Herman Melville's "Bartleby the Scrivener" (reprinted in
Laurence Perrine and Thomas R. Arp, Literature: Structure, Sound,
and Sense, 6th ed. [Fort Worth: Harcourt, 1993] 456-84) has
characters that are very interesting to the intuitive reader. One
character in particular is the narrator who seems to change though
the story.
The narrator is an interesting man who is difficult to
completely understand. The narrator's thoughts seem unclear even to
himself. The narrator seems to have a sincere wish to help Bartleby
in whatever way he can. His sincerity, though, is questionable.
Every time the narrator tries to assist Bartleby, he seems to do it
only to gratify himself. After the narrator informs Bartleby that
the office must be vacated, he says to himself, "As I walked home
in a pensive mood, my vanity got the better of my pity."(473) The
narrator is glad to have gotten rid of Bartleby, but only it seems,
because he gave Bartleby money. This quasi-sincerity does seem to
take a turn, however, towards the end of the story. After all the
trivial attempts to help Bartleby, the narrator seems to have an
instant of true feeling for Bartleby. After moving, and being rid
of Bartleby, someone comes to him on Bartleby's behalf. The
narrator goes to the prison to check on Bartleby only because he
cares and knows that nobody else does. He knows that if he does not
check on Bartleby's well-being, no one will. This shows that he is
truly beginning to care.
This man, the narrator, is also a very weak willed man. He
seems to put up with nearly everything. He tolerates the tempers of
both Turkey and Nippers day after day. Both these men appear to be
alcoholics, as for instance, when Turkey returns from lunch he is
not able to write without blotting the paper. When the narrator
suggests that one of the scriveners work only half a day, he
refuses. And so, the narrator allows the behavior to continue.
Also, when Bartleby first starts work, the narrator says that he
placed him behind a screen so that he, "Might entirely isolate
Bartleby from my sight, though not to remove him from my
voice."(462) This wall served no real purpose other than to set
himself apart from the scriveners, that is, to make himself feel
more important. Also, when the narrator asked Bartleby to do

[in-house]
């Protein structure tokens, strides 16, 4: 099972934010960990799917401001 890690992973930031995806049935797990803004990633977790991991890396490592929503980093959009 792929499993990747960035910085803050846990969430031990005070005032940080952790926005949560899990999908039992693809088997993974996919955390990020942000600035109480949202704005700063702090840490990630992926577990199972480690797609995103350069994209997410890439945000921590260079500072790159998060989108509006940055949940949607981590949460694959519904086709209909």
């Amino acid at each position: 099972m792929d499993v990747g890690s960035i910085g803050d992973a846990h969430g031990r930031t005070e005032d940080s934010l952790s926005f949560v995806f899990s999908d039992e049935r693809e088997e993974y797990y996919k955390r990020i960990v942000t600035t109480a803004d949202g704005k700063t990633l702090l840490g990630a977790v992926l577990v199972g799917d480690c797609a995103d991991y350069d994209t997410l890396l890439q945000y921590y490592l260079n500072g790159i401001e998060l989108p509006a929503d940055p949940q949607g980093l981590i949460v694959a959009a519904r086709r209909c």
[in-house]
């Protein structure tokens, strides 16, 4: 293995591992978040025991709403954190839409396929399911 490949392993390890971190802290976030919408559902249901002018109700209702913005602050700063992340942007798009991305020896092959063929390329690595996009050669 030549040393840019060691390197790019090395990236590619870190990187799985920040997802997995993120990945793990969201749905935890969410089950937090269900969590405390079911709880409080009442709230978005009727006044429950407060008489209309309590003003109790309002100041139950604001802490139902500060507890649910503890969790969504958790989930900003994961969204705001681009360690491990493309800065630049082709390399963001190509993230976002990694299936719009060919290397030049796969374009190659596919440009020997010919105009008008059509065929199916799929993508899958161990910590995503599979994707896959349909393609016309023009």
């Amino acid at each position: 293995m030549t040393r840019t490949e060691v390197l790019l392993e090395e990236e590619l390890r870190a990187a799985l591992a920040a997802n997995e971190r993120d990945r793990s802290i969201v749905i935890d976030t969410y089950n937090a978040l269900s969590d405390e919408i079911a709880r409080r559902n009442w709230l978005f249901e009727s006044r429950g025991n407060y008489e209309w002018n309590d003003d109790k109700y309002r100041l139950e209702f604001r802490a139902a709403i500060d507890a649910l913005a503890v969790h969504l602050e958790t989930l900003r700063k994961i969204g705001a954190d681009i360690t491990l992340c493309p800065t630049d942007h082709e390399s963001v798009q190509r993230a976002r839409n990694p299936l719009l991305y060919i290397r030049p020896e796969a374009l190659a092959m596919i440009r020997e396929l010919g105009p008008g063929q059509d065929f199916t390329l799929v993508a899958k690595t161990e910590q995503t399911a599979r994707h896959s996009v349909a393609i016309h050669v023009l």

something, Bartleby said simply that he, "would prefer not
to."(463) The narrator allowed this behavior and offered no
discipline. Bartleby did whatever he felt like doing. Again later,
Bartleby quit working altogether. The narrator allows this and
Bartleby ends up just living in the office.
Bartleby's previous job also held some important symbolism.
Bartleby worked in the dead letter's office. Dead letters, of
course, never reach their destination; they just exist without any
real purpose, much like Bartleby did. Even the title of this story
is well thought out; Bartleby the Scrivener, A Story of Wall
Street. On Wall Street, there is no room for caring. Everyone goes
on with their business without noticing the people around them.
There is no room for individuality; the prevailing attitude seems
to be one in which those who cannot exist alone must get out.
Bartleby is an example of a person in this environment who simply
could not exist normally. So, of course, he was just cast away,
alone to survive with whatever affliction he suffered of . I also
liked the story because it was told as if the events really
occurred. Even when the narrator talks about his office, he leaves
out the numbers, as if to maintain some confidentiality. He says,
"My chambers were upstairs at No. - Wall Street."(457) This imagery
attempt of not disclosing the exact address gives the reader the
notion that the events really occurred at some specific place, when
in fact, none of it actually did.
In conclusion, I feel the narrator; in the beginning of the
story, only helps Bartleby to stop any guilt that he might be
having. Later in the story though, his need to help Bartleby
changes to wanting to help him.